The tsunami and us
by Jonathan Rosenblum
London Jewish Tribune
January 5, 2005
Poor Rowan Williams. In the January 2 Telegraph, the Archbishop of Canterbury writes, "The question: How can you believe in a G-d who permits suffering on this scale? is therefore very much around at the moment. . ." The Telegraph headline writer described the Archbishop’s message as "Of course this makes us doubt G-d’s existence."
One presumes that some time before reaching the pinnacle of the Anglican Church, with 70 million members world wide, the learned Archbishop knew of natural disasters, and had wrestled with the questions of theodicy that they raise. Indeed for one who believes in a perfect just G-d, the incurable illness of even a single child raises identical theological issues. It is a poorly thought out faith indeed that only contemplates these matters when tragedy strikes close to home or in great magnitude.
But then again, Dr. Williams, who was once hailed as the Anglican counterpart to the Chief Rabbi for his erudition, has long since revealed himself as an empty suit. That became clear from his condemnation of war in Iraq as "immoral" – a judgment so obvious in his view that it did not even require argument. "The moral issue," he wrote, "is whether the West is the best judge of the needs of the region, especially when that judgment appears to overrule local concerns."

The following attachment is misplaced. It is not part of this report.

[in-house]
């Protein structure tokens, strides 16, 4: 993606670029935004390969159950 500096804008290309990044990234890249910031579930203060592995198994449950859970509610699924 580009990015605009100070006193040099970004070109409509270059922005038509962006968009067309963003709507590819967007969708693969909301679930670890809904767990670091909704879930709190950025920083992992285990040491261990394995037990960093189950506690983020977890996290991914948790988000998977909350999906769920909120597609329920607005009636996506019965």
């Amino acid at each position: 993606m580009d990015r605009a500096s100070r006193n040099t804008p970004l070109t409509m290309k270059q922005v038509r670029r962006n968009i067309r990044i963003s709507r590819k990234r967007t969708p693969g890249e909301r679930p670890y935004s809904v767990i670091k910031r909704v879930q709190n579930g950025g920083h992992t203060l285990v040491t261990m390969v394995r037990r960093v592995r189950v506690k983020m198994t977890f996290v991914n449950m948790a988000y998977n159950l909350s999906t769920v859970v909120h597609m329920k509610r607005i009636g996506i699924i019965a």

Did the good divine’s cultural relativism lead him to imagine that the tens of thousands of victims of poison gas found in Saddam’s mass graves, or those dropped feet first into meat grinders, or the millions afraid to ever have a conversation with another human being for fear that he or she might be a government informer, had no "concerns" with their fate?
If one perceives Hashem’s role in the world as purely reactive, as doing nothing more than passing out packets of reward and punishment to human beings, Williams’s discomfiture is understood. It is impossible, in those terms, to make sense of the sudden deaths of so many, including tens of thousands children. Jews, however, know that Hashem is also guiding the world towards its ultimate fulfillment, and that His Will is to shower as much of His Good upon us. That is what the Midrash means when it describes the Jewish people as knowing the "true nature (ofiya) of their G-d" (Yalkut Shimoni, Tehillim 148).
The way of the nations of the world, says the Midrash, is to approach judgment wearing black mourning clothes, to grow their beards in an unkempt fashion, and to refrain from cutting their fingernails in anticipation of a judgment. But the Jewish people approach the judgment of Rosh Hashana dressed in their finest clothes, freshly barbered, fingernails neatly trimmed, and they eat and drink with joy.
If the judgment of Rosh Hashanah were only one of reward and punishment, what could explain our confidence and joy? But we know Hashem’s true nature is to want to shower us with good, and therefore we are confident that our judgment will be a favorable one.